A typically Cape winter’s afternoon at Durbanville on 15 June had punters ducking for the umbrellas and protective gear as a couple of the favourites went missing in the mud.
The benefit of a measure of homework and industrious attention to detail would have saved some though as the recent maiden winner Platinum Cat ripped through late under Morne Winnaar to win her post-maiden run at a generous 20-1. Wide awake students of form may have seen her name amongst the Winter Oaks nominees for Kenilworth on 25 June and possibly included her on the strength of the astute confidence of trainer Glen Kotzen.
The general consensus of opinion an hour or two before the first race was that the prospects of racing at the country course didn’t look particularly bright with fairly heavy rains falling and waves of grey clouds rolling across the Peninsula. Gold Circle took the wise decision of having three jockeys gallop the course in mid-morning and the green light was given by the riders. The majority of the Cape jocks have been starved of action and earning opportunities in recent months as they don’t all travel the length and breadth of South Africa earning six-figure annual incomes, so it was a welcome change of attitude if we dare call it that.
While she may have only been recording her second win and that in a lowly rated MR 74 Handicap, Platinum Cat is a wonderful example of faith and patience on the part of the owners and solid judgement by her trainer. The R120 000 National Yearling Sale graduate started her career rather slowly and didn’t look to be headed anywhere particularly fast with four straight unplaced runs from four starts early on. She started turning the corner at the beginning of April and has earned at her subsequent four starts with a win at her last outing beating the very moderate, as we have observed previously, Lady Dappleloo in a Qualified Maiden Plate at Kenilworth. It doesn’t get too much weaker than that, although a certain Lady Special was twenty lengths behind her when she won and she came out and won well on Saturday.
So the racing is quite weak and the form, like the pace in a lot of Cape races, is somewhat muddling. But full marks to trainer Glen Kotzen for seeing the potential in the daughter of Tiger Ridge and nominating her for The Oaks. Whether she runs is another story as that is just ten days hence, but she has certainly earned a chance there after the decisive manner of this win. Her owners include some knowledgeable, passionate and extremely lucky racing people. Raymond Deacon is ‘Mr Lucky.’ His July horse, stallion Big City Life, may have finished down the field in Monday’s Gold Challenge, but he bounced back today with a bang by drawing 2 in the big race. Kobus Nieuwoudt is all crazy passion and loves his horseracing. Jean Warren is the wife of local bloodstock man and racing fundi Tony Warren, who has been around our racecourses for years. He knows what to look for when buying horses and doesn’t hold on to promising non-performers. So all told a happy team of winners and win lose, draw or even run in The Oaks, good luck to them.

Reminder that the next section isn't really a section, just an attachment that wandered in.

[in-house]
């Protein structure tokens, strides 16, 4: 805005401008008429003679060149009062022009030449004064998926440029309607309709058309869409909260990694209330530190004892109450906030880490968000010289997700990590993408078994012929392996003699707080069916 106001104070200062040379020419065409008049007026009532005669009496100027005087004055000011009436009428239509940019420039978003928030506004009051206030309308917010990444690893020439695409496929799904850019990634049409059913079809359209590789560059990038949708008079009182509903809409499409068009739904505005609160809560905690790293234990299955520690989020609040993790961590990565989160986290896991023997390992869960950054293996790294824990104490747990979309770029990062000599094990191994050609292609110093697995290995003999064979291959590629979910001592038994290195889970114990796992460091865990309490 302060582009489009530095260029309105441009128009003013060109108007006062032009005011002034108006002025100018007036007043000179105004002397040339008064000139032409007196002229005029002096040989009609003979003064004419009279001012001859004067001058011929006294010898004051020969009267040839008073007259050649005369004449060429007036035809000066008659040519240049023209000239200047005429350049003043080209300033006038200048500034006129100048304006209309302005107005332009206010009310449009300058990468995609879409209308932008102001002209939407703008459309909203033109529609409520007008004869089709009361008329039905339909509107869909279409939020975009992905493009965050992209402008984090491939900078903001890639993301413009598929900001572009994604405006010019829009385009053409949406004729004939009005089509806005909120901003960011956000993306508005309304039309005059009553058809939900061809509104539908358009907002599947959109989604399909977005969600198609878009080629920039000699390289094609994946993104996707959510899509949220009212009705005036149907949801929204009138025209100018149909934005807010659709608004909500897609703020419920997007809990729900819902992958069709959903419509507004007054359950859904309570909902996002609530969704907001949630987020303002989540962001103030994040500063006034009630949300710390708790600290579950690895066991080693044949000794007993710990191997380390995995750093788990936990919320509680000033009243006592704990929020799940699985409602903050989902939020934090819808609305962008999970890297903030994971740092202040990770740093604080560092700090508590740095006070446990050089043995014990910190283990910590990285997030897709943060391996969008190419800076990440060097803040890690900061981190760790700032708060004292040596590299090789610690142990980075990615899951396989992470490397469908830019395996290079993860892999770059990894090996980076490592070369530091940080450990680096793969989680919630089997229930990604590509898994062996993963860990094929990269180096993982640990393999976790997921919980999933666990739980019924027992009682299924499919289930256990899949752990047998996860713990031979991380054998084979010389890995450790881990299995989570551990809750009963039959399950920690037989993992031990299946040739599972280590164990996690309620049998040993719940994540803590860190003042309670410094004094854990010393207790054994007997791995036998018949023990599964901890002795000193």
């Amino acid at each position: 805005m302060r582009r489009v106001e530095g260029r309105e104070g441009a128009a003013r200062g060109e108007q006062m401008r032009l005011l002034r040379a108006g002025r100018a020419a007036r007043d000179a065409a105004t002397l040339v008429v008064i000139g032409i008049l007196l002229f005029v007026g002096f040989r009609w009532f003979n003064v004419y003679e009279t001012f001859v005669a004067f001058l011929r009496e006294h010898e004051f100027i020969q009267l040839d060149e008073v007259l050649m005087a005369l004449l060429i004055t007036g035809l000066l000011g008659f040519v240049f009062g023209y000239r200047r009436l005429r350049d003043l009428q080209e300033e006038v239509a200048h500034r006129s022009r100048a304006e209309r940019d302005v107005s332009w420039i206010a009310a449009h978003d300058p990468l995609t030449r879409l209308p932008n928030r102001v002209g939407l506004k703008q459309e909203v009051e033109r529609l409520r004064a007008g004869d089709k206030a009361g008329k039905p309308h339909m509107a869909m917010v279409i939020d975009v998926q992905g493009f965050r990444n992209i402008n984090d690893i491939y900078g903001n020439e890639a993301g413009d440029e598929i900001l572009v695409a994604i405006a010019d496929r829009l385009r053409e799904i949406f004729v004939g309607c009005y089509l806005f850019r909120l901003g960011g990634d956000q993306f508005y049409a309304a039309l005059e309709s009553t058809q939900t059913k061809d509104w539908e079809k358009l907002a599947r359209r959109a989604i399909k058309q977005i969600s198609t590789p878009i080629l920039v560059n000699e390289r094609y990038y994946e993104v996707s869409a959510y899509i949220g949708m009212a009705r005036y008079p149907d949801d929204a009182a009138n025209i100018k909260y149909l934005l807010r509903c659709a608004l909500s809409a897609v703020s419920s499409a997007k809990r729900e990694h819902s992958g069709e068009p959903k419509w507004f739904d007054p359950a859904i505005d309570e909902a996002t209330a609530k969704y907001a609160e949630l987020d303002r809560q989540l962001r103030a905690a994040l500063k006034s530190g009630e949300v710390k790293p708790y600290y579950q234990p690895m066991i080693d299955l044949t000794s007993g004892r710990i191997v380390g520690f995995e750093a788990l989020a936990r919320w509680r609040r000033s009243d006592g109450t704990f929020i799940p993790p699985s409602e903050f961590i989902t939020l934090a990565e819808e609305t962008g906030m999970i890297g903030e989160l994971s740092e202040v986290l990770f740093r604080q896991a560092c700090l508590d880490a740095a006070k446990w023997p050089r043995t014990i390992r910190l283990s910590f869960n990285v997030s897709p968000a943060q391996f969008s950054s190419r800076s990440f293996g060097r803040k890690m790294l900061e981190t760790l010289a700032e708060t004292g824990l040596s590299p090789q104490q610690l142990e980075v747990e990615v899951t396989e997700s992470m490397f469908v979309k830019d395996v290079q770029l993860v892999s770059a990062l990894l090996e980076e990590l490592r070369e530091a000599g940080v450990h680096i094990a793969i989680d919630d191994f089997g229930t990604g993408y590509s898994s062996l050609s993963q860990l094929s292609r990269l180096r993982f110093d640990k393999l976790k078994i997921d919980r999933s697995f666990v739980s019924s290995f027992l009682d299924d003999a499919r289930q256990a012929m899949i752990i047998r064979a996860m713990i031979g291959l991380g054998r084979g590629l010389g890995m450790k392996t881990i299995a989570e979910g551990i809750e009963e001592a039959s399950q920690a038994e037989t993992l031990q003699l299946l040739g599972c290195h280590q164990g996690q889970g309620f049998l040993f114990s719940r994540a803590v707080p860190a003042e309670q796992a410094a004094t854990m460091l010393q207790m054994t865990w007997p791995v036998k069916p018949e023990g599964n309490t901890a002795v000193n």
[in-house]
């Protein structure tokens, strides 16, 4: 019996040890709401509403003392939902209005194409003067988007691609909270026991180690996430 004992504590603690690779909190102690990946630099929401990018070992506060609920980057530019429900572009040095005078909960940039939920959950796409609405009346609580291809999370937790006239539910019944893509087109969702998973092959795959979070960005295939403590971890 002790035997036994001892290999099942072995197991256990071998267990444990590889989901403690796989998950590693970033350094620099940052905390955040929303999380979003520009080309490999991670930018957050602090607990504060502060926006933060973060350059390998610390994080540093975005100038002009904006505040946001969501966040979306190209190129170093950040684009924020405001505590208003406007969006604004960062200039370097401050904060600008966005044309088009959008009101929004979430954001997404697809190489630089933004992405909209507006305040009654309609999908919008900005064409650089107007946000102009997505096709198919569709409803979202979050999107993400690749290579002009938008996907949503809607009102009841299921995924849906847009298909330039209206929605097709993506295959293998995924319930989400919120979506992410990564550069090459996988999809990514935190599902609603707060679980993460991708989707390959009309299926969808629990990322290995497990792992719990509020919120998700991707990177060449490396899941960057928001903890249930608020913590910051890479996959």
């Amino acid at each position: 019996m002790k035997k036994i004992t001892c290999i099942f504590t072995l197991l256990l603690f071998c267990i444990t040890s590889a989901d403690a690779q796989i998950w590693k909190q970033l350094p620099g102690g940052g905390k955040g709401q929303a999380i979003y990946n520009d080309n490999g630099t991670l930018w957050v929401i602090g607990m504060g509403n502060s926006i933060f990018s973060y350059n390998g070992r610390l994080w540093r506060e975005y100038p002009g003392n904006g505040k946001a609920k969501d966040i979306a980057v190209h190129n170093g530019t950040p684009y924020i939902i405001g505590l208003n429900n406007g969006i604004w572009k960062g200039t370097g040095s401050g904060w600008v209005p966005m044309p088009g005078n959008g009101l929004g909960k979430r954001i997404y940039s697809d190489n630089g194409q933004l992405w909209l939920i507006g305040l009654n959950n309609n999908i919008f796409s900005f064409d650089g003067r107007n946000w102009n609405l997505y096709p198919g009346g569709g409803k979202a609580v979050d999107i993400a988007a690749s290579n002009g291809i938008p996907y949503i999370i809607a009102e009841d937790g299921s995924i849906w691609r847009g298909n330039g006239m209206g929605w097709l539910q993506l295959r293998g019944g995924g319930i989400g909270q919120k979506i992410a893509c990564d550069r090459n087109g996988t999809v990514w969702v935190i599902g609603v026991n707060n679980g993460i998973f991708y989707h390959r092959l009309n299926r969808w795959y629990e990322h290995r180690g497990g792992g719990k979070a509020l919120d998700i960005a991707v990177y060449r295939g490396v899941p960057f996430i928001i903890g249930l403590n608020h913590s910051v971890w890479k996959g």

The Woodhill Farm – a beautiful place near Paarl in the Boland – team Kotzen celebrated a nice treble on the day with Platinum Cat’s win. They had opened the day with a winning trifecta as they filled the first three places in the opener, a Qualified Maiden over 2000m . The twisted irony here was that the most fancied of their three, Docksider at 4-10, ran behind the other two. They say it happens! But they would have grabbed the result with open hands and punters who took those cramped odds about Docksider would have learnt that oft repeated lesson again! Then Tibisi won the jackpot opener, a Maiden Plate over 1400m. It was a great win from a poor draw and the ease of his win promises more to come. He was the first success at winning wide out , but after Andrew Fortune had got it right, his colleagues followed suit. It is likely that by this fifth race the going down the inside had cut up quite badly in any event.
Owner Ebrahim Khan has had his ups and downs in racing and his brown and white silks have been carried by some top horses over the years. His Jallad stallion Battersea Park, who stands at Hemel-En-Arde Stud near the Whale village of Hermanus, recorded a first win when Riaan Van Reenen’s Syon Park won the second race, a Maiden Juvenile Plate for fillies over 1000m. Devan Ashby rode a rare winner here as he guided the pacy little girl home, patting her triumphantly as he eased her up. She no doubt slept a little late this morning as she was carded as a reserve runner, but Van Reenen said he was happy to get a chance – but had no confidence from the poor draw. Battersea Park only ran four times for one win but was very fast. He is by Jallad out of the brilliant Hancock Park, who was trained with great success for the late Laurie and Jean Jaffee by David Payne at Summerveld in the early nineties.
Apparently Khan has covered his own mares with Battersea Park and while Van Reenen’s post-race comments regarding him being a ‘top stallion to come’ may be a tad optimistic in the early days of a long walk to success for a sire, we will be monitoring his offspring with interest.